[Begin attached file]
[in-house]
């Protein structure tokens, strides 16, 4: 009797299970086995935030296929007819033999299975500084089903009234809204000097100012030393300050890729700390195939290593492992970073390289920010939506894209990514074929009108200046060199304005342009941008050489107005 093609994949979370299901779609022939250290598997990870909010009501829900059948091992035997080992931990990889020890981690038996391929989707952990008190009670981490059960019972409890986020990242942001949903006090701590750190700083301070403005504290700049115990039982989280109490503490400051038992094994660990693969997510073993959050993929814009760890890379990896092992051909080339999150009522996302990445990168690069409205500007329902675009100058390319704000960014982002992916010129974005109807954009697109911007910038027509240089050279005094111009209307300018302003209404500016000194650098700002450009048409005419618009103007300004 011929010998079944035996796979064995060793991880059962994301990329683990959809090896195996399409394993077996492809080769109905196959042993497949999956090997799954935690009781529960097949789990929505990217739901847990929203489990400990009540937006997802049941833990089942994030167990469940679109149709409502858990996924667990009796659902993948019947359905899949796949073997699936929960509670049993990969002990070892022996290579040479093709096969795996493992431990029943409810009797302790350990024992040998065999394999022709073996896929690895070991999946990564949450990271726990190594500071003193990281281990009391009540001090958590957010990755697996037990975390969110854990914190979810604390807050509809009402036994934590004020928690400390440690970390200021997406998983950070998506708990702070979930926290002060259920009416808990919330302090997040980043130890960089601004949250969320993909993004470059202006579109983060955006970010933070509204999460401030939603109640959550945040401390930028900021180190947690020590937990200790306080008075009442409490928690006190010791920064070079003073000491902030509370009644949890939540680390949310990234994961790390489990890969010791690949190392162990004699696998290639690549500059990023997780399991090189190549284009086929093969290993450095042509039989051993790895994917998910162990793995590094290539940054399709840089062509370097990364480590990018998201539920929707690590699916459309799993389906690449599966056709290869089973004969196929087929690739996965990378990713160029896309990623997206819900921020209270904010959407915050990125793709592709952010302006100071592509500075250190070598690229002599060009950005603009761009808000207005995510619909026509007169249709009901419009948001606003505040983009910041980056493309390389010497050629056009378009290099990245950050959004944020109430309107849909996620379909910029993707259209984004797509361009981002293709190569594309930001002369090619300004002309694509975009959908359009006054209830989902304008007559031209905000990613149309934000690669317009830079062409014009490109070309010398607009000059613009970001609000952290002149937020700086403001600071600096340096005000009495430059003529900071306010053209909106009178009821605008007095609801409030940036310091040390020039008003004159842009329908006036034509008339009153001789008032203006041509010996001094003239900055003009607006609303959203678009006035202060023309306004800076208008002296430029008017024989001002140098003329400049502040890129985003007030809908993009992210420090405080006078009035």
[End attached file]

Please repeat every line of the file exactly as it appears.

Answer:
[in-house]
């Protein structure tokens, strides 16, 4: 009797299970086995935030296929007819033999299975500084089903009234809204000097100012030393300050890729700390195939290593492992970073390289920010939506894209990514074929009108200046060199304005342009941008050489107005 093609994949979370299901779609022939250290598997990870909010009501829900059948091992035997080992931990990889020890981690038996391929989707952990008190009670981490059960019972409890986020990242942001949903006090701590750190700083301070403005504290700049115990039982989280109490503490400051038992094994660990693969997510073993959050993929814009760890890379990896092992051909080339999150009522996302990445990168690069409205500007329902675009100058390319704000960014982002992916010129974005109807954009697109911007910038027509240089050279005094111009209307300018302003209404500016000194650098700002450009048409005419618009103007300004 011929010998079944035996796979064995060793991880059962994301990329683990959809090896195996399409394993077996492809080769109905196959042993497949999956090997799954935690009781529960097949789990929505990217739901847990929203489990400990009540937006997802049941833990089942994030167990469940679109149709409502858990996924667990009796659902993948019947359905899949796949073997699936929960509670049993990969002990070892022996290579040479093709096969795996493992431990029943409810009797302790350990024992040998065999394999022709073996896929690895070991999946990564949450990271726990190594500071003193990281281990009391009540001090958590957010990755697996037990975390969110854990914190979810604390807050509809009402036994934590004020928690400390440690970390200021997406998983950070998506708990702070979930926290002060259920009416808990919330302090997040980043130890960089601004949250969320993909993004470059202006579109983060955006970010933070509204999460401030939603109640959550945040401390930028900021180190947690020590937990200790306080008075009442409490928690006190010791920064070079003073000491902030509370009644949890939540680390949310990234994961790390489990890969010791690949190392162990004699696998290639690549500059990023997780399991090189190549284009086929093969290993450095042509039989051993790895994917998910162990793995590094290539940054399709840089062509370097990364480590990018998201539920929707690590699916459309799993389906690449599966056709290869089973004969196929087929690739996965990378990713160029896309990623997206819900921020209270904010959407915050990125793709592709952010302006100071592509500075250190070598690229002599060009950005603009761009808000207005995510619909026509007169249709009901419009948001606003505040983009910041980056493309390389010497050629056009378009290099990245950050959004944020109430309107849909996620379909910029993707259209984004797509361009981002293709190569594309930001002369090619300004002309694509975009959908359009006054209830989902304008007559031209905000990613149309934000690669317009830079062409014009490109070309010398607009000059613009970001609000952290002149937020700086403001600071600096340096005000009495430059003529900071306010053209909106009178009821605008007095609801409030940036310091040390020039008003004159842009329908006036034509008339009153001789008032203006041509010996001094003239900055003009607006609303959203678009006035202060023309306004800076208008002296430029008017024989001002140098003329400049502040890129985003007030809908993009992210420090405080006078009035």